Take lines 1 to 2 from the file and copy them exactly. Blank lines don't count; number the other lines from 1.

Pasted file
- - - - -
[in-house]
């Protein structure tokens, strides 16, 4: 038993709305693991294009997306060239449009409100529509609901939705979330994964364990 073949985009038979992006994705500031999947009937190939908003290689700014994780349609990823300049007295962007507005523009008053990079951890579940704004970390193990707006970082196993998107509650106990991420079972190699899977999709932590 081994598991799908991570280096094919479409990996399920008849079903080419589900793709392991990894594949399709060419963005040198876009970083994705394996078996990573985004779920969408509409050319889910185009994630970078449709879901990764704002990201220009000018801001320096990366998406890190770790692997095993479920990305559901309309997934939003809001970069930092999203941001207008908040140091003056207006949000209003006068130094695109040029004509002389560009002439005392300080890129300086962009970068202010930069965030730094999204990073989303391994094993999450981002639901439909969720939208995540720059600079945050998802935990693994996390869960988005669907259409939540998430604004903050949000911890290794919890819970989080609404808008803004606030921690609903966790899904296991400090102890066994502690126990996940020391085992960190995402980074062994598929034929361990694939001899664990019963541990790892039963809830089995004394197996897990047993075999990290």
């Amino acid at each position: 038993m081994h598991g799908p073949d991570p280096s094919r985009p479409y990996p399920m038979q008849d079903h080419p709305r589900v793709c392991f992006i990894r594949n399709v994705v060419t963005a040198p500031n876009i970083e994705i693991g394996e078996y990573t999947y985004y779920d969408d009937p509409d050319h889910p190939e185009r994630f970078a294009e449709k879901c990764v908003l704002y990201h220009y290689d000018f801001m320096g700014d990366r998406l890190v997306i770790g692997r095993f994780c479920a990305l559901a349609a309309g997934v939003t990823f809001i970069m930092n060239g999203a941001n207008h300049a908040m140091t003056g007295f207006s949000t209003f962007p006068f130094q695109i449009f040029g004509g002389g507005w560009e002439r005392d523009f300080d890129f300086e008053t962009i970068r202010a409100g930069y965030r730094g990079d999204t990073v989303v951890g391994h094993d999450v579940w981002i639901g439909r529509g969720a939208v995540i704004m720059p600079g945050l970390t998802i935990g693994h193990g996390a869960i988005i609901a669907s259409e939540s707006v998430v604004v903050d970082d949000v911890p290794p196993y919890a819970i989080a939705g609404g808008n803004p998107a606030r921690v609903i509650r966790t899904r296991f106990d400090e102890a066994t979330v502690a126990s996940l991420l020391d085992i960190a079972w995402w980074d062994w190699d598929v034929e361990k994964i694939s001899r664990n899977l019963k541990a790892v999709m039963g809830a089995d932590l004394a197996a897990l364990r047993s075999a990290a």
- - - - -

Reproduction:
[in-house]
């Protein structure tokens, strides 16, 4: 038993709305693991294009997306060239449009409100529509609901939705979330994964364990 073949985009038979992006994705500031999947009937190939908003290689700014994780349609990823300049007295962007507005523009008053990079951890579940704004970390193990707006970082196993998107509650106990991420079972190699899977999709932590 081994598991799908991570280096094919479409990996399920008849079903080419589900793709392991990894594949399709060419963005040198876009970083994705394996078996990573985004779920969408509409050319889910185009994630970078449709879901990764704002990201220009000018801001320096990366998406890190770790692997095993479920990305559901309309997934939003809001970069930092999203941001207008908040140091003056207006949000209003006068130094695109040029004509002389560009002439005392300080890129300086962009970068202010930069965030730094999204990073989303391994094993999450981002639901439909969720939208995540720059600079945050998802935990693994996390869960988005669907259409939540998430604004903050949000911890290794919890819970989080609404808008803004606030921690609903966790899904296991400090102890066994502690126990996940020391085992960190995402980074062994598929034929361990694939001899664990019963541990790892039963809830089995004394197996897990047993075999990290």